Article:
A growing number of insurtech start-ups are looking to partner with traditional carriers rather than topple them. Closer co-operation between emerging insurtech firms and well-established big insurance providers is likely to benefit both parties – and their customers.
The appearance of legions of insurtech firms across the world has spurred big insurers to invest heavily in digital technology.
Many well-established insurance companies are concerned that these tech-savvy newcomers will win over their customers, erode their profit margins and dominate new lucrative markets. Such fears are not without substance. However, the biggest impact of insurtech firms on the insurance industry might not be increasingly fierce competition. Instead, it could well be greater co-operation.
A growing number of insurtech start-ups are looking to partner with traditional carriers rather than topple them. This trend is taking place throughout the financial technology (fintech) arena, which encompasses the insurtech sector. Investment in fintech companies that are aiming to collaborate with established financial services companies leaped 138 percent last year. It accounted for 44 percent for all fintech funding. This trend is likely to continue.
During 2016, a drove of big insurance providers have announced tie-ups with aspiring insurtech start-ups. These alliances spanned the whole of the insurance industry’s value chain. They encompassed distribution, underwriting, policy issuing and claims processing. Recent partnerships include AXA’s UK tie-up with on-demand insurer Trōv, Hannover Re’s US collaboration with digital life insurance provider Ladder; Munich Re’s alliance with German online insurer Simplesurance, and the purchase by Hartford Steam Boiler, a subsidiary of Munich Re, of Internet of Things start-up Meshify.
Furthermore, major insurers such as AXA, Transamerica, American Family, Ping An and MassMutual are forging close ties with innovative insurtech start-ups by providing them with early funding.
Closer co-operation between emerging insurtech firms and well-established big insurance providers is likely to benefit both parties – and their customers. Start-ups will get much needed access to capital, distribution channels and industry knowledge. Traditional carriers will benefit from early exposure to advances in digital technology, insights into new market opportunities and contact with entrepreneurial business models. Insurance customers stand to benefit from the quicker roll-out of innovative, highly-personalized digital insurance solutions that may be more cost-effective and flexible than traditional offerings.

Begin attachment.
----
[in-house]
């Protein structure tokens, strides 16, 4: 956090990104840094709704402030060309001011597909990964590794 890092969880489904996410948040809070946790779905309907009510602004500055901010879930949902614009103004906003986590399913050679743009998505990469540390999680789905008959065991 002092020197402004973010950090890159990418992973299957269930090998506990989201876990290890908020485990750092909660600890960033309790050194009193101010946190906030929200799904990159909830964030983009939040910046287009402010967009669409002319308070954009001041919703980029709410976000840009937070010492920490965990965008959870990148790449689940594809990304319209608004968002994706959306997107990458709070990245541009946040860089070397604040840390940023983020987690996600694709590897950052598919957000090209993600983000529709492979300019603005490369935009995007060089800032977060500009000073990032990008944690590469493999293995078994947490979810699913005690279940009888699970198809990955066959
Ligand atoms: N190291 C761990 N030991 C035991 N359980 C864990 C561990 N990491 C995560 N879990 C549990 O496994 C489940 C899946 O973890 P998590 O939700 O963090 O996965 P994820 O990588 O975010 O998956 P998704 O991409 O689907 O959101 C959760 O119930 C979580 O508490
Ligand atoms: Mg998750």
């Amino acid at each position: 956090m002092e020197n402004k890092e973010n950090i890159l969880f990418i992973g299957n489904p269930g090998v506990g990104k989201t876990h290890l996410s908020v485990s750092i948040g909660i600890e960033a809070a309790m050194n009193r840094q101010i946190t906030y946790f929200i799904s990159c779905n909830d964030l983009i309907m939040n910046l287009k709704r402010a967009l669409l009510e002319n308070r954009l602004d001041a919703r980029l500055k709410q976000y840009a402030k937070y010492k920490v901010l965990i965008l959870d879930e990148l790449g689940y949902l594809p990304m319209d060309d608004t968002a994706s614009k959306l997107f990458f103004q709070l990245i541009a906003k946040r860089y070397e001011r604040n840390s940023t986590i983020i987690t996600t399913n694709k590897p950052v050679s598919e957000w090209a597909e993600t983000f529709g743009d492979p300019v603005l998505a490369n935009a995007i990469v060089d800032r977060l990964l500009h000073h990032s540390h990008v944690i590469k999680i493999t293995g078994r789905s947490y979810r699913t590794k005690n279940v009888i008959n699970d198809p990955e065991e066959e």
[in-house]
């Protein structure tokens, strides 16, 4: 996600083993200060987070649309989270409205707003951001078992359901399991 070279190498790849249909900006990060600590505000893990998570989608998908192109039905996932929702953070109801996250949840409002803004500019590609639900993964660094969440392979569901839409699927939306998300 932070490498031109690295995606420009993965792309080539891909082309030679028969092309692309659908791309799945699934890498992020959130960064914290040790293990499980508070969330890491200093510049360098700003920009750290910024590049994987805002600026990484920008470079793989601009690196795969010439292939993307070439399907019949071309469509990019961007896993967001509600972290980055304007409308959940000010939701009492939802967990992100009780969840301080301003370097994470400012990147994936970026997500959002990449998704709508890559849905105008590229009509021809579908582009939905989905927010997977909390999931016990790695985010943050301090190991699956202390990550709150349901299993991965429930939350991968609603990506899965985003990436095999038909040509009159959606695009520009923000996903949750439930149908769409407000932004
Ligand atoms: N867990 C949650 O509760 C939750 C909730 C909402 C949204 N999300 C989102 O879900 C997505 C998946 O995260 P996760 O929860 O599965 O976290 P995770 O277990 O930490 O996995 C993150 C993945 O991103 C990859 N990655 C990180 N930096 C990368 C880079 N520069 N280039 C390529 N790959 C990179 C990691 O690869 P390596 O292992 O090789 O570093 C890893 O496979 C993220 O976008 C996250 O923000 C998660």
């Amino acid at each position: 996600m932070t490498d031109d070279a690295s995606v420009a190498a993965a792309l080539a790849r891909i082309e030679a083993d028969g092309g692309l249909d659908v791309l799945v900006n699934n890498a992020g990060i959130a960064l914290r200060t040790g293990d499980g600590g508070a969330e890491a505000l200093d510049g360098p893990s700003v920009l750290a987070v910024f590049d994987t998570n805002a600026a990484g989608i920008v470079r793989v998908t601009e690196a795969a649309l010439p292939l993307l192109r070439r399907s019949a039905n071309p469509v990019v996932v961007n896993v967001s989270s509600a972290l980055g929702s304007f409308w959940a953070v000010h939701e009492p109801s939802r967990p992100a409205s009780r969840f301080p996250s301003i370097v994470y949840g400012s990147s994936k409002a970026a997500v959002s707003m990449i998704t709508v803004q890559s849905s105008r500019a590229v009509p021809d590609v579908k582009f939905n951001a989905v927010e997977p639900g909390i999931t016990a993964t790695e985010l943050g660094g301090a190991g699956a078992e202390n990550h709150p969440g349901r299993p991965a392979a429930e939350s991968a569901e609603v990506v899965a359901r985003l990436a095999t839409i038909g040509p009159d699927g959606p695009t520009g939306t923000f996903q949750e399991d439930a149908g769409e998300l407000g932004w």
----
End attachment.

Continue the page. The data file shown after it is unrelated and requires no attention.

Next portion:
To encourage collaboration between insurtech firms and traditional insurers, we’ve extended the scope of our FinTech Innovation Labs. During 2017, our London lab will nurture a handful of insurtech firms, among its annual intake of fintech start-ups. Our other FinTech Innovation Labs, in New York, Dublin and Hong Kong, are likely to follow this lead.
Every year the four FinTech Innovation Labs each host a three-month accelerator program that helps start-ups build relations with big financial services firms and major investors. Out of thousands of applicants, more than a hundred start-ups have, so far, graduated from our FinTech Innovation Labs and have been selected to showcase their offerings to potential investors. They’ve gone on to raise US$535 million in funding.
Early next year, two of the eight start-ups pitching to investors at the London lab’s showcase event will be insurtech firms. I’m looking forward to plenty more.